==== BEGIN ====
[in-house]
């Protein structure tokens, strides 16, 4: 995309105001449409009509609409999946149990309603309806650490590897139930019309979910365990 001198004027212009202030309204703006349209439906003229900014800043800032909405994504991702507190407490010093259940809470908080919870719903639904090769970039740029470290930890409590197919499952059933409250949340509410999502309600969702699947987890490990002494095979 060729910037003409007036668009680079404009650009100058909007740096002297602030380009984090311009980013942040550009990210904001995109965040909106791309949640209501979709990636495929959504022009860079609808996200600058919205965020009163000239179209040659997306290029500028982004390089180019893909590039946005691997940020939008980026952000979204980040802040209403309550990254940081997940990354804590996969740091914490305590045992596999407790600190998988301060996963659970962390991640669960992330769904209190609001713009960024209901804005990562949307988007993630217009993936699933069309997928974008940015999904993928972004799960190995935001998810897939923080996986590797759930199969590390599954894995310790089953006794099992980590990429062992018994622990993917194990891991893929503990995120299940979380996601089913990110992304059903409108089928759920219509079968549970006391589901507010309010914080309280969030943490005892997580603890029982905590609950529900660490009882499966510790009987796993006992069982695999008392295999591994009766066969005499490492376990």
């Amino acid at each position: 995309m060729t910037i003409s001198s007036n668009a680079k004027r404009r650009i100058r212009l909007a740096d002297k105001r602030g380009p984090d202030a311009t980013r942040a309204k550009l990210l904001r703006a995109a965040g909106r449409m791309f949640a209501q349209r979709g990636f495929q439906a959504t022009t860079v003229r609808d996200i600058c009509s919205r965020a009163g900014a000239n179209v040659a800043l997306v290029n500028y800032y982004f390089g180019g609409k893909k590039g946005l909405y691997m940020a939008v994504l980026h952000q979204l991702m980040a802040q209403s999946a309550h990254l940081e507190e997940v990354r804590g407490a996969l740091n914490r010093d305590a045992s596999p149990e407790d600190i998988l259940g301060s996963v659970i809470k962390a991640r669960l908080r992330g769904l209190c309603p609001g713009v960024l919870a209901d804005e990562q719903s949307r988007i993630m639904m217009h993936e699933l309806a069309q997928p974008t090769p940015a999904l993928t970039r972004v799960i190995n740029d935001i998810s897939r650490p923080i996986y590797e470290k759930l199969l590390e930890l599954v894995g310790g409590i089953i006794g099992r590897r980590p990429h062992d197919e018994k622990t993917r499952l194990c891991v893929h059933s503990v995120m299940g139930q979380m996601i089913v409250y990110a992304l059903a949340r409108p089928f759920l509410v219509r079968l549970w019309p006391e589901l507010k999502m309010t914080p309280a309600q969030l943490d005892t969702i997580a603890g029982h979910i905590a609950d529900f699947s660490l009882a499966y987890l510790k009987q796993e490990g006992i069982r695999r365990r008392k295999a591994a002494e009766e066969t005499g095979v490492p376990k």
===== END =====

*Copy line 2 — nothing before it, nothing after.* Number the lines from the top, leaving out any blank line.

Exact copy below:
């Protein structure tokens, strides 16, 4: 995309105001449409009509609409999946149990309603309806650490590897139930019309979910365990 001198004027212009202030309204703006349209439906003229900014800043800032909405994504991702507190407490010093259940809470908080919870719903639904090769970039740029470290930890409590197919499952059933409250949340509410999502309600969702699947987890490990002494095979 060729910037003409007036668009680079404009650009100058909007740096002297602030380009984090311009980013942040550009990210904001995109965040909106791309949640209501979709990636495929959504022009860079609808996200600058919205965020009163000239179209040659997306290029500028982004390089180019893909590039946005691997940020939008980026952000979204980040802040209403309550990254940081997940990354804590996969740091914490305590045992596999407790600190998988301060996963659970962390991640669960992330769904209190609001713009960024209901804005990562949307988007993630217009993936699933069309997928974008940015999904993928972004799960190995935001998810897939923080996986590797759930199969590390599954894995310790089953006794099992980590990429062992018994622990993917194990891991893929503990995120299940979380996601089913990110992304059903409108089928759920219509079968549970006391589901507010309010914080309280969030943490005892997580603890029982905590609950529900660490009882499966510790009987796993006992069982695999008392295999591994009766066969005499490492376990």